EDI provide information to employers about disability and employment issues. However, the tips and organisations listed below will help jobseekers. There are plenty of supports out there for people with disabilities looking for work.
Should I disclose?
A good guide to think about how best to deal with this issue is the Association for Higher Education Access & Disability (AHEAD) Guide to Disclosure
This guide gives a self-assessment checklist to consider what is relevant and useful to disclose about your disability and when is the right time. It can be worthwhile having a think about what you are really communicating here – the aim is to be practical, positive and solution focused. You might also consider whether it would be to your advantage to disclose before attending an interview and ask for supports beforehand, such as the interview questions in advance or extra time to respond to questions. Our disclosure tips for employers are here.
AHEAD also work with students and graduates with disabilities to build up their job seeking skills and host workshops for students and graduates. Check out their tips here.
Further training is always of benefit and I’d recommend looking at the courses run by the National Learning Network as they have a work experience element which could be useful for building up your practical work experience. In particular, the course, ‘Employer Based Training’.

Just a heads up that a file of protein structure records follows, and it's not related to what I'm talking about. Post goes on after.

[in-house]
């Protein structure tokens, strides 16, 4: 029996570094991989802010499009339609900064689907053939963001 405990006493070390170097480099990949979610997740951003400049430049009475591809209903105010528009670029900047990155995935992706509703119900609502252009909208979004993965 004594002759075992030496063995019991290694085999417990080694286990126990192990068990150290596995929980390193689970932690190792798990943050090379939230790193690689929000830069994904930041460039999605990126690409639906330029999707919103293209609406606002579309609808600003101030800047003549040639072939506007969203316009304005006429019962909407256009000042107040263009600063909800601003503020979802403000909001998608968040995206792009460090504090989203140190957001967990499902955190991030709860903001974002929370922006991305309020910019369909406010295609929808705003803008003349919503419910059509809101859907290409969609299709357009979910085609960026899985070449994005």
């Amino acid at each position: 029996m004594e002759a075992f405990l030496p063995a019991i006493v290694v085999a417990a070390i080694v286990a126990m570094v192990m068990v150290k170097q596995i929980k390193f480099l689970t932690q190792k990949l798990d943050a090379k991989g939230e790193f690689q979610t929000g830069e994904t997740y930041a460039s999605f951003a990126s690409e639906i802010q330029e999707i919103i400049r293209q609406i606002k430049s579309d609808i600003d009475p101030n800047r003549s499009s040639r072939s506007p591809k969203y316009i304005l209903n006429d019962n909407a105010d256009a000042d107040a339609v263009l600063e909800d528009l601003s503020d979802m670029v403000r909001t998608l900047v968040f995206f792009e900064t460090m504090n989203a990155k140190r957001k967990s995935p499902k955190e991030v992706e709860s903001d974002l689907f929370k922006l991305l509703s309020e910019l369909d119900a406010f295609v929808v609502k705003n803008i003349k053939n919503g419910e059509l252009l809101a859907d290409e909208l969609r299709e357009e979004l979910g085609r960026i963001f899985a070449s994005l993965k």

It is also a good idea to consider what will be useful to you in the workplace and what supports you might need to work at your best. Again it is about being prepared, ready to discuss what your needs are and how an employer can best support those needs. Most accommodations cost nothing and require flexibility, such as time off to attend medical appointments or extra time for certain tasks. Our new reasonable accommodation guide outlines the steps to take.
The Department of Employment Affairs & Social Protection have grants to support people with disabilities in employment. A full list is available here. The Wage Subsidy Scheme and the Workplace Equipment/Adaptation Grant are often the most useful for people with many types of disabilities but it will depend on your own individual needs.
The EmployAbility supported employment service provides help and support to people with disabilities looking for work. You can get a referral from the local Department of Employment Affairs & Social Protection office and you’ll be requesting support grants from there too so it is good to link in with them
And lastly, it can be a great confidence booster to see others who have gone on a similar journey and these short videos have some fantastic stories:
For more information, see the following guides: